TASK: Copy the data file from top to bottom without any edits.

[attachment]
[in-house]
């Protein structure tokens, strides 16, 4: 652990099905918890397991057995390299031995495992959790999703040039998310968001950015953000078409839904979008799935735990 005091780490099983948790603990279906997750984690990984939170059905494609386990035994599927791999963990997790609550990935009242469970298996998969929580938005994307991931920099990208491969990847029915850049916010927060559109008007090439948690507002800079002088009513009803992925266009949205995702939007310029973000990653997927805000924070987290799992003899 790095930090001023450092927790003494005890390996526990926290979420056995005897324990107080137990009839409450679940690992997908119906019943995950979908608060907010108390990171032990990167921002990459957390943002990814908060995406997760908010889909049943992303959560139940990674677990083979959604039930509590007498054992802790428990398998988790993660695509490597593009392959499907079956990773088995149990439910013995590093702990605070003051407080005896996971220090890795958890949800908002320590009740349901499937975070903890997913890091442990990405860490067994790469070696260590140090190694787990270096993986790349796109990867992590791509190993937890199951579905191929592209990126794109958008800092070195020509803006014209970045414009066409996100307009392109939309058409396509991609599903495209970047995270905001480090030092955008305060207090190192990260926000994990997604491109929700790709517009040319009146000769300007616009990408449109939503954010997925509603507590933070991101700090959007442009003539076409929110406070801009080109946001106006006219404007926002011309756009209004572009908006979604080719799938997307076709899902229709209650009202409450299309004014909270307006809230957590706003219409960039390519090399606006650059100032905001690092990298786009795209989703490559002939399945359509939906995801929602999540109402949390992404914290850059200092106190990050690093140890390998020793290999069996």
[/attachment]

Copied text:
[in-house]
């Protein structure tokens, strides 16, 4: 652990099905918890397991057995390299031995495992959790999703040039998310968001950015953000078409839904979008799935735990 005091780490099983948790603990279906997750984690990984939170059905494609386990035994599927791999963990997790609550990935009242469970298996998969929580938005994307991931920099990208491969990847029915850049916010927060559109008007090439948690507002800079002088009513009803992925266009949205995702939007310029973000990653997927805000924070987290799992003899 790095930090001023450092927790003494005890390996526990926290979420056995005897324990107080137990009839409450679940690992997908119906019943995950979908608060907010108390990171032990990167921002990459957390943002990814908060995406997760908010889909049943992303959560139940990674677990083979959604039930509590007498054992802790428990398998988790993660695509490597593009392959499907079956990773088995149990439910013995590093702990605070003051407080005896996971220090890795958890949800908002320590009740349901499937975070903890997913890091442990990405860490067994790469070696260590140090190694787990270096993986790349796109990867992590791509190993937890199951579905191929592209990126794109958008800092070195020509803006014209970045414009066409996100307009392109939309058409396509991609599903495209970047995270905001480090030092955008305060207090190192990260926000994990997604491109929700790709517009040319009146000769300007616009990408449109939503954010997925509603507590933070991101700090959007442009003539076409929110406070801009080109946001106006006219404007926002011309756009209004572009908006979604080719799938997307076709899902229709209650009202409450299309004014909270307006809230957590706003219409960039390519090399606006650059100032905001690092990298786009795209989703490559002939399945359509939906995801929602999540109402949390992404914290850059200092106190990050690093140890390998020793290999069996």